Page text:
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Cloud Computing and data protection
Data Protection is of extremely high relevance these days. The fast progression technological development leads to a massive digitalisation of data, which makes data much faster and easier accessible. Furthermore, new business models with a technological background have emerged, which was not foreseen not even two decades ago. One of these business models is Cloud Computing. Cloud computing is ubiquitous. For example in the US, small enterprises is said to increase from 37 to nearly 80 percent until 2020. In the UK in 2014 already 75 percent of the SMEs used cloud services in some way, the number for bigger enterprises is probably even higher. Germany, however, falls behind in numbers, only 44 percent of the businesses using Clouds in 2014. These numbers are still speaking for themselves: cloud computing is already of high importance in business and will in all probability be growing in the future, due to the fact that amongst others, it can safeguard expenses and facilitate especially international commerce and trade. Clouds are furthermore not exclusively used professionally. The non-business use of Clouds in Norway for example, amounts for instance to 43 percent, followed by Iceland (39 percent) and Great Britain (38 percent). In the European Union clouds are used on an average of 22 percent. These numbers might be smaller than in fields of business but cannot be expected as a sign for decreasing numbers of use in private cases. Cloud computing will therefore be of particular importance both in professional and private fields in the future. Since Cloud Computing is a model completely dependent on technologies, it is also imperilled to dangers accompanied by technology. Failures of servers or networks are as well possible as the system can be hacked by people. Due to inherent dangers, it is essential to also have security measures available – therefore data protection law is necessary. This book is supposed to serve as a handbook on cloud computing that on one hand should give people who are not very familiar with technology a short and easy understanding of cloud computing itself. On the other hand it is supposed to also explain the main legal bases that are important for cloud computing, including the new data protection rules of the EU. These new rules contain two different instruments of which only one is directly important for cloud computing: the new European Privacy Regulation. The Data Protection Directive for the police and justice sector however does not affect Cloud Computing immediately and will therefore be excluded in this title.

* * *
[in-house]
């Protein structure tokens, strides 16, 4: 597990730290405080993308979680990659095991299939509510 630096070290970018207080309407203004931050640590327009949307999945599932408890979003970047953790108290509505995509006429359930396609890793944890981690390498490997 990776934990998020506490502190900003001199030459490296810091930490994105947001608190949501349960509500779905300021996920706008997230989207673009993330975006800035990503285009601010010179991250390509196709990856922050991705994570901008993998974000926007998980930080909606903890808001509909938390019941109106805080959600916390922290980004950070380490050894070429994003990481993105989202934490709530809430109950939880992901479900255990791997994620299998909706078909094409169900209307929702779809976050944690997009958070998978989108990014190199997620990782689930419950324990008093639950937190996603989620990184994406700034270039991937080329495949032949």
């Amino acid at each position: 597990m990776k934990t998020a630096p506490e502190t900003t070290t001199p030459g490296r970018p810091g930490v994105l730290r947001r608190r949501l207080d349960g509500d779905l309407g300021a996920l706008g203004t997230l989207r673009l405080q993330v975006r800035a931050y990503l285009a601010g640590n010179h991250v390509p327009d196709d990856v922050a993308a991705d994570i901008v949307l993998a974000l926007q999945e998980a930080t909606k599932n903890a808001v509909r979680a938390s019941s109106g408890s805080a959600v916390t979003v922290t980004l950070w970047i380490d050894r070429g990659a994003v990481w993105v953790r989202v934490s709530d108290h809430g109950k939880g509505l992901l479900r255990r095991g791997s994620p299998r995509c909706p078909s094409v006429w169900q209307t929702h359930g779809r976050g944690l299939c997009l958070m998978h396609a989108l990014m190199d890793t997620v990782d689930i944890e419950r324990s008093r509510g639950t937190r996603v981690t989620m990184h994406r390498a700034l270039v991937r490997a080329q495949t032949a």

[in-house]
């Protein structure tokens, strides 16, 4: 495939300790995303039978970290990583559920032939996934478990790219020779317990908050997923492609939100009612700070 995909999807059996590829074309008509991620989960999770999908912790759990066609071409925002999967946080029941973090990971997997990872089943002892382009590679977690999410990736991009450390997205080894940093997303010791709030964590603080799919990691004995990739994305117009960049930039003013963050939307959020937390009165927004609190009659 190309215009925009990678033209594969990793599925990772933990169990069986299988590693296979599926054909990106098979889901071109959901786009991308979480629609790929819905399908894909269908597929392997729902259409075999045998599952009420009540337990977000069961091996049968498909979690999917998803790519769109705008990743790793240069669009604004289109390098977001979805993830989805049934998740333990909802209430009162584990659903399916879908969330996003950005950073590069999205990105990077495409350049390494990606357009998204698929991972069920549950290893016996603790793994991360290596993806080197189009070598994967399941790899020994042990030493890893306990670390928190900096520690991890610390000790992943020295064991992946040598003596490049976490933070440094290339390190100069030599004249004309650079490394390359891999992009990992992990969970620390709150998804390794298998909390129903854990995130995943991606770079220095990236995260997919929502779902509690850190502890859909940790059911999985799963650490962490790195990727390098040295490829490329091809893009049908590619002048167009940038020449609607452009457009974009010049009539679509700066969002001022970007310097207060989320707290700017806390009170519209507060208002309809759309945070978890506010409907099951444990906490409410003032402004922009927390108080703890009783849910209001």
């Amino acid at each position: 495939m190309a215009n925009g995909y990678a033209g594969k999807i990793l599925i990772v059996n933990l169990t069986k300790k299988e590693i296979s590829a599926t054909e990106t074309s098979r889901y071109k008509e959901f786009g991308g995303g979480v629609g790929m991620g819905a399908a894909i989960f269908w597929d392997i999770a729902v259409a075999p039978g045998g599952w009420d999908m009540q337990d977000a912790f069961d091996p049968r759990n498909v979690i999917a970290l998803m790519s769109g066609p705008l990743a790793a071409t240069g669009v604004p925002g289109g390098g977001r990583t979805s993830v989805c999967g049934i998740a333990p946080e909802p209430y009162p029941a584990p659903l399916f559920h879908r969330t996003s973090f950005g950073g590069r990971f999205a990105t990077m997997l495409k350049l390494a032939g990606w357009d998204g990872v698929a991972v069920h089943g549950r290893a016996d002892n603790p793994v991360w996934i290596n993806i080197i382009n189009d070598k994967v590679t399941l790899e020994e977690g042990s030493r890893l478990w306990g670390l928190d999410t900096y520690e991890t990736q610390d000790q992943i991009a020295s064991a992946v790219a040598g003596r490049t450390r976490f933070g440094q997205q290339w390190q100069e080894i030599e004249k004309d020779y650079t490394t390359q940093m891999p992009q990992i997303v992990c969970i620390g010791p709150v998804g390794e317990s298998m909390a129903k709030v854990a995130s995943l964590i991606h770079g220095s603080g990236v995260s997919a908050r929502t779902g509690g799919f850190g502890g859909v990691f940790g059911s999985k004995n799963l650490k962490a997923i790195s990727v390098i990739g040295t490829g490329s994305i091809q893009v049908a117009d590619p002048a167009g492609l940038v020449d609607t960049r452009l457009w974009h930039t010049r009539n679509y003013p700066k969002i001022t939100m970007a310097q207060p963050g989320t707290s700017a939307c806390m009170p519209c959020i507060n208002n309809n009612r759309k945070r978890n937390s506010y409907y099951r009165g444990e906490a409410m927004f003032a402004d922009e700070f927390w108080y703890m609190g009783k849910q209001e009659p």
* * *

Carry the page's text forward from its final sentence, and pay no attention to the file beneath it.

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|Publisher||Wolf legal publishers|
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